[Ed. Note: This is the second in a series of stories that I found intriguing in 2008. This series will cover a storyline from the year that was from the perspective of the Cubs, White Sox, Bears, Bulls, Blackhawks and SIU football and men's basketball. This post details how the SIU football team didn't skip a beat despite numerous losses and changes. And why this picture, because these three gentlemen covered SIU football like a blanket. Not pictured Sean or Edyta and the many others who also helped cover Saluki football.]
There were more questions than answers coming into this season for the SIU football team.
How would first-year head coach Dale Lennon adapt from Division II to the Football Championship Subdivision, formerly Div. I-AA? How would the team react to a new coaching staff implementing new schemes, systems and terminology? Would the team be able to be competitive in the newly named Missouri Valley Football Conference with the addition North Dakota State and South Dakota State? Would they be able to replace the offensive production lost with the graduations of quarterback Nick Hill, running back John Randle and offensive lineman Darren Marquez?
The answer to each of those questions was a resounding yes!
And they did it with a first-year head coach and a first-year starting quarterback.
Saluki football didn't skip a beat despite losing a majority of its offensive weaponry and the head coach that brought the team from near extinction to a powerhouse in the FCS. When Jerry Kill left, no one expected the kind of season SIU had.
The Salukis posted a 9-3 record in 2008, culminating with a Missouri Valley Football Conference title and sixth straight playoff berth. SIU went 7-1 in the MVFC, as its only blemish was a 35-27 loss at North Dakota State in which the Bison came back from a 20-point deficit to pick up the win.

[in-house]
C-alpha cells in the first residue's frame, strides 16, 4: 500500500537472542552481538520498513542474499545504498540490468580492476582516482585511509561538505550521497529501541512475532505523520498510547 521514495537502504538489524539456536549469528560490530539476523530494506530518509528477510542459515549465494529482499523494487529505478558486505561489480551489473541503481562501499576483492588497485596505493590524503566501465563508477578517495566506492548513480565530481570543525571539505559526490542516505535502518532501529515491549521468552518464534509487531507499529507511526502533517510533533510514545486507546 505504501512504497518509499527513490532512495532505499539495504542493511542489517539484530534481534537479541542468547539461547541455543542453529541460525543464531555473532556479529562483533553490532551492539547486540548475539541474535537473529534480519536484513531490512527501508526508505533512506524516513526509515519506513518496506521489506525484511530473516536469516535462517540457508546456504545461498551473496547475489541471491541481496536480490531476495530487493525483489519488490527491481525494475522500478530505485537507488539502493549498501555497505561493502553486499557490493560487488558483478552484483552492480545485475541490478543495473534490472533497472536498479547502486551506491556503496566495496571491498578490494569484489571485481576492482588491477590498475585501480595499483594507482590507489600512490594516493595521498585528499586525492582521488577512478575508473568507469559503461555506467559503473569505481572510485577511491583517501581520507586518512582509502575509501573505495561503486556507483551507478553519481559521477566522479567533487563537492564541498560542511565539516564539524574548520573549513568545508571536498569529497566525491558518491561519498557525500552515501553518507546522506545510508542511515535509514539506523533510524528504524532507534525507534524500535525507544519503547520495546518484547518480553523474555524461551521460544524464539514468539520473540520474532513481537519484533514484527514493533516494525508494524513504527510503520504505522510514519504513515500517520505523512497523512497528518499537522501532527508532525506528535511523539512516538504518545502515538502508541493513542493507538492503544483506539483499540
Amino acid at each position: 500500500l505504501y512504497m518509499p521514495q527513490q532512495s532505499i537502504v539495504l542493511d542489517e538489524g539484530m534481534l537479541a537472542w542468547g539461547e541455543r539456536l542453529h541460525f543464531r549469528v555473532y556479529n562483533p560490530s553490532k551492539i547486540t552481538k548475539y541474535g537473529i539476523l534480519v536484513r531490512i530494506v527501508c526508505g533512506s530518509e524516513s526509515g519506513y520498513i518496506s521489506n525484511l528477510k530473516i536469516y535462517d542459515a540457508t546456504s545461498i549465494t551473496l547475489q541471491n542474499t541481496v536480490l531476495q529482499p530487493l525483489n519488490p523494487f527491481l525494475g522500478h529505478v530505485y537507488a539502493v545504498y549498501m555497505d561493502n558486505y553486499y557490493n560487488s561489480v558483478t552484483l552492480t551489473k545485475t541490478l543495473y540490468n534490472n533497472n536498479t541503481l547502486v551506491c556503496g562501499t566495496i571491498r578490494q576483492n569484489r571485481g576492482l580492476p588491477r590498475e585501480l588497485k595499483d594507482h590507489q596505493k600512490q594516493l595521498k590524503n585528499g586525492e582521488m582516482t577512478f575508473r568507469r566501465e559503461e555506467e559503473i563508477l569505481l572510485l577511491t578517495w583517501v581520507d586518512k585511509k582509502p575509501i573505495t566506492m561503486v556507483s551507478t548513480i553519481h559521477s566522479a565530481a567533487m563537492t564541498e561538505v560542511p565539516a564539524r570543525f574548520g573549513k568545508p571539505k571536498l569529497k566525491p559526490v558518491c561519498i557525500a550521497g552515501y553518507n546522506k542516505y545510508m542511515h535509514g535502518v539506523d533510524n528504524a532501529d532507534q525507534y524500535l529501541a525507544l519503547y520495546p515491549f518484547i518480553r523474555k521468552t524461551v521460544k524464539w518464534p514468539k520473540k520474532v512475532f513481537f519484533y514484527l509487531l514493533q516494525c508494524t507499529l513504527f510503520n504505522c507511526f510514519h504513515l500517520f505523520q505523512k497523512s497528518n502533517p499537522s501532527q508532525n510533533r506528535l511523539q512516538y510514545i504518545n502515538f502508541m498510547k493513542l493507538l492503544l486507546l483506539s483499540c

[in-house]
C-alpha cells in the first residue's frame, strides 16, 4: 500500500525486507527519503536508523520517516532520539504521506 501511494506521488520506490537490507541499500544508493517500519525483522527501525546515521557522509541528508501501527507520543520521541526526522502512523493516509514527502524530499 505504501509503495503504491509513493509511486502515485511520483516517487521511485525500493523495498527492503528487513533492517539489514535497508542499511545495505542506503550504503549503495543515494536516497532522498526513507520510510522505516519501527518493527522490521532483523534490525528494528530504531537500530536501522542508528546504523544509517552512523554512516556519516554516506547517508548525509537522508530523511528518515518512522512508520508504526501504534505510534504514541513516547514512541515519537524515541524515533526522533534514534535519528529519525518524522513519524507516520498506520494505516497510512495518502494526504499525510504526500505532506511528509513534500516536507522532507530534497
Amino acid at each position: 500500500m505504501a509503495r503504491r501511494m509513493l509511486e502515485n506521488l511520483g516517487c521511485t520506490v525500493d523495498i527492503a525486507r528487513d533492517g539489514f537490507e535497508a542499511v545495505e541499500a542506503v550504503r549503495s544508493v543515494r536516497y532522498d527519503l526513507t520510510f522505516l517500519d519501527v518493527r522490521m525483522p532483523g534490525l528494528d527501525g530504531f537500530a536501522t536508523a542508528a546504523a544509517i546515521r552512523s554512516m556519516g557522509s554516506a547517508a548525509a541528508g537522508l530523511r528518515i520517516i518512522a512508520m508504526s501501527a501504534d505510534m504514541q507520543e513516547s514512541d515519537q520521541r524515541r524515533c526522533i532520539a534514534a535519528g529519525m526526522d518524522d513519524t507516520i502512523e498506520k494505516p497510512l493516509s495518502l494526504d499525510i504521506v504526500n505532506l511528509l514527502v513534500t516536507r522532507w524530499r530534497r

And while many teams would have packed it in after a devestating road loss such as that one, the Salukis didn't. Senior running back Larry Warner spoke to the team after the game and said his words to his teammates after the loss helped spring the successful squad that played thereafter.
SIU rattled off seven straight wins en route to the conference crown. There were blowouts, shutouts, "shootouts," nailbiters, walk-off winners and overtime thrillers. If anything, this might have been the most entertaining Saluki team since (dare I say?) Brandon Jacobs donned the maroon and white.
Offensive coordinator Phil Longo brought in a modified spread offense which took advantage of Warner's speed, Chris Dieker's arm strength and various receiving threats on the outside.
Dieker threw 16 touchdowns, ran three in and even caught one. Warner rushed for over 1,200 yards, scored 10 touchdowns via the ground and returned three(!) kickoffs for touchdowns. He was an all-purpose threat and a nice guy, on top of that.
Lennon put defensive coordinator Bubba Schweigart in charge of the 3-4 defense each has run their entire careers. And James Cloud, Ryan Patton, Brandin Jordan and Chauncey Mixon made the lives of opposing quarterbacks and running backs a living nightmare.
Even though SIU found success in its first year under a new regime, there were still isues. Like its pass defense and team struggles during the dreaded third quarter.
In the end, the Salukis fell to New Hampshire, 29-20, in the first-round of the playoffs.
2009 Outlook: It looks as if the arrow is pointing up for SIU as it returns many key members of the team including Dieker, wide receivers Marc Cheatham, Joe Allaria, Bryce Morris, tight end Ryan Kernes and running back Richard White.
The defense returns Mixon, Jordan and Patton from the linebacking crew, not to mention defensive backs Korey Lindsey, Brandon Williams and Mike McElroy.
There is no reason for SIU not to be competitive in the MVFC next year with the returning talent and another year of familiarity under Lennon's system. Replacing Warner, Cloud and stud offensive lineman Aaron Lockwood might prove to be difficult, but the Salukis have gone down that path before.
And have still found a way to succeed.